Speaking to guitarist Daniel Duque-Perez, he was fairly certain of the reason. "I think it’s because we don’t give a fuck," he bluntly explained. "So many artists – and I use the term “artists” loosely – so many artists and record labels are scared to take a leap of faith and to bring edge into their music. If you turn on top 40 music, you can’t differentiate one song from the next. They’re all the same, and they’re all saying the same shit. It’s Friday night, we’re gonna dance, we’re gonna make money, this girl, I love you… it’s all the same watered-down crap. When we wrote this record, we didn’t care. We didn’t want fame, we weren’t expecting to get rich off it, we were really just getting back into the art form of music and how much we love music, and how much of an incredible experience it can be when you do it for yourself and not worrying about what the record label thinks."
To ensure 'High Times For Low Lives' remained as pure as possible, Dan and singer Chris Whitehall disappeared into the New South Wales wilderness to write it. "There was no phone reception, there was no television reception, there was no internet reception," Dan recalls. "It was kind of perfect, it was just me and Chris, we didn’t have to show our record label. We didn’t have to do anything really, we just had to jam and work on music, swim in the pool, make nice food, play Xbox when we felt like it, and not have heaps of opinions spilling into the music. When we finally got the music all put together, and we had a few songs and the record label finally heard it, they’re like, 'Wow, this is actually really awesome.'"
What eventuated was a mutation of the Griswolds' sound into something new and different. It was a little bit pop, a little bit 90s, and a lot personal. "I didn’t want to write another record people had heard before," Dan told me. "Neither did Chris. We wanted to write something that was more meaningful. The world is in such a chew-it-up-and-spit-it-out phase, and people are just writing songs on the radio, but they’re not talking about anything of any substance. We wanted to bring back albums and bring back messages in music, and get raw and get really honest. Like, really honest. There’s a lot of songs on the record that paint really bad pictures of us as people, but they’re real stories and they’re real lives. You think being a rockstar and travelling the world would be this really great thing and there could never be anything better in the world, but it really comes with quite a toll. You’re away from everyone that you love a lot of the time, you’re never in a city for more than a day, and it’s not all that it’s cracked up to be. It is really hard and it does end relationships, and it does lead to drug-taking and it does lead to making mistakes."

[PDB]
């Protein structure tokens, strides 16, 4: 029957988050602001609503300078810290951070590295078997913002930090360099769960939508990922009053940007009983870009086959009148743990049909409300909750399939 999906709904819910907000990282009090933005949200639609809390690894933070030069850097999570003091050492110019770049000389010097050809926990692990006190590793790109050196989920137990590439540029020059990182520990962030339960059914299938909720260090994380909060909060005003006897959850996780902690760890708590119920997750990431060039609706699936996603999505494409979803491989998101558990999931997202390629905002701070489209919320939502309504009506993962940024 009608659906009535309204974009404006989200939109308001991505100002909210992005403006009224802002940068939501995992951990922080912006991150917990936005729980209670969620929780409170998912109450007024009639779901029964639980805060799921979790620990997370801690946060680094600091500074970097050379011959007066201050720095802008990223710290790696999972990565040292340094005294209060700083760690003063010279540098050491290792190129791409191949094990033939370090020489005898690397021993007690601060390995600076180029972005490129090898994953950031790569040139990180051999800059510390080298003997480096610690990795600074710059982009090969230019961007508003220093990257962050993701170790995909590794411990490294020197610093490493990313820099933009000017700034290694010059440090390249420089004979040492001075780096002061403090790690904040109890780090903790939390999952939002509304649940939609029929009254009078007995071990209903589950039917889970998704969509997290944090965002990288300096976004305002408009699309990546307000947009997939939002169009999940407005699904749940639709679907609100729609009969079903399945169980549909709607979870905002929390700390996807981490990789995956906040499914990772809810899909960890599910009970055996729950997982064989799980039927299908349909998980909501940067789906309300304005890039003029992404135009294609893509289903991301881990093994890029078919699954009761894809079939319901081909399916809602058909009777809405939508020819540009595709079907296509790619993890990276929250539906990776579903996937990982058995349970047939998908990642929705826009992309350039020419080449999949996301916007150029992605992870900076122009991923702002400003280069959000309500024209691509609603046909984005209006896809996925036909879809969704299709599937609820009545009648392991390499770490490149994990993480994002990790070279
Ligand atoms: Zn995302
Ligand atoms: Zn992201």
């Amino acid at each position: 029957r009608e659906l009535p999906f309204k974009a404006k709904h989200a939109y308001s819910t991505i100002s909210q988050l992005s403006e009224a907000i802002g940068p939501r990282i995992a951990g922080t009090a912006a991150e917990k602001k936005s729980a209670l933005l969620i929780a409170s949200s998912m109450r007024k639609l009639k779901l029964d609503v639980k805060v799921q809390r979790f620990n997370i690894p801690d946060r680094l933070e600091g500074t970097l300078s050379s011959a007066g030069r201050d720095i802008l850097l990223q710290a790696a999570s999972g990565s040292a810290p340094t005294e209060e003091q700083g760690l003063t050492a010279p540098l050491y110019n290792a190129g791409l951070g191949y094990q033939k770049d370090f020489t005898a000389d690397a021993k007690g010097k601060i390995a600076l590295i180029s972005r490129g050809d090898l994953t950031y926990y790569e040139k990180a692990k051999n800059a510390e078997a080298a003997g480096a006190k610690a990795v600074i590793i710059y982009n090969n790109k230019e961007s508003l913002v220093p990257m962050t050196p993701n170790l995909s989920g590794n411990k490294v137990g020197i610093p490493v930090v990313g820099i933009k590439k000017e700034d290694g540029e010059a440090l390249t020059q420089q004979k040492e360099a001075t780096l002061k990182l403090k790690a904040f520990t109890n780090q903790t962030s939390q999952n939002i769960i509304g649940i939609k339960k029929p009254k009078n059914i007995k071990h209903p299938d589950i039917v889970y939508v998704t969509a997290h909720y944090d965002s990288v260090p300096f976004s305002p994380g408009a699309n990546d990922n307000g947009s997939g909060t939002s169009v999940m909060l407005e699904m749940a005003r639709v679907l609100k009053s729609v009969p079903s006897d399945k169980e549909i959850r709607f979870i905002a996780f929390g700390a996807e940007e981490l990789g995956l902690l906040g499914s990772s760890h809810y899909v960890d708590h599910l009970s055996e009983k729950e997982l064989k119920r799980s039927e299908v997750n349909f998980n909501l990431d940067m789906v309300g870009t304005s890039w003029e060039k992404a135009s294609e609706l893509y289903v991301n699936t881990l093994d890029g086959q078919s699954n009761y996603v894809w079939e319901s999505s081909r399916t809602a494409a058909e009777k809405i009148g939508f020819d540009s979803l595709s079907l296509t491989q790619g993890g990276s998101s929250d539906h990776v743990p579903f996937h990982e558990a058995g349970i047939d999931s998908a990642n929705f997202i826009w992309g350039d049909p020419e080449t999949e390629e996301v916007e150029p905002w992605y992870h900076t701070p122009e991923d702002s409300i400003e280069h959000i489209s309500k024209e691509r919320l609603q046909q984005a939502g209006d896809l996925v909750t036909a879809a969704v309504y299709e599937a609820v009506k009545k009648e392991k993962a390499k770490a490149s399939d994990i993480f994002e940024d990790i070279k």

We wanted to ... get raw and get really honest. There’s a lot of songs on the record that paint really bad pictures of us.
He wasn't kidding about the touring, either. Having seen their fanbase outside of Australia explode, The Griswolds have essentially spent the past two years touring the world. "It never doesn’t blow our minds to walk out on stage in front of a few thousand people and everyone’s singing along and everyone’s going crazy," Dan explains. "You get to the venue by 2pm, there’s already a line of kids down the street, like 500 kids strong. It’s a trip. You just really don’t focus on it, you just focus on the show and keep your head in the creative stuff."
Still, life on tour has its ups and downs, and The Griswolds' roadtrips aren't entirely dissimilar to that of their namesake family. "I have lost my passport, my wallet, my phone, my watch, so many times," Dan laughs. "On the last tour, I lost my passport two days before we had to go to Canada. I literally couldn’t go to Canada because they wouldn’t let me back into America. So many things went wrong. Our bus was breaking down non-stop. We had to drive from California to Austin, Texas – which is a 23-hour drive basically through the desert in the middle of summer – with no power and no air conditioning. It was 40 degrees Celsius. We left the bus on the side of the road in Austin, and just rented a van for the rest of the tour."
With all this talk of touring, will Australian fans be likely to see the band again any time in the near future? "Oh shit yeah, that’s our highest priority right now. We’re trying to work one out at the moment," Dan reveals. "We’re just trying to figure out how to do Europe, Australia, Asia and America as well. Australia for us is 100% our number one priority. It’s been too long. Things are going well in America, so it’s definitely time to spend more time at home."
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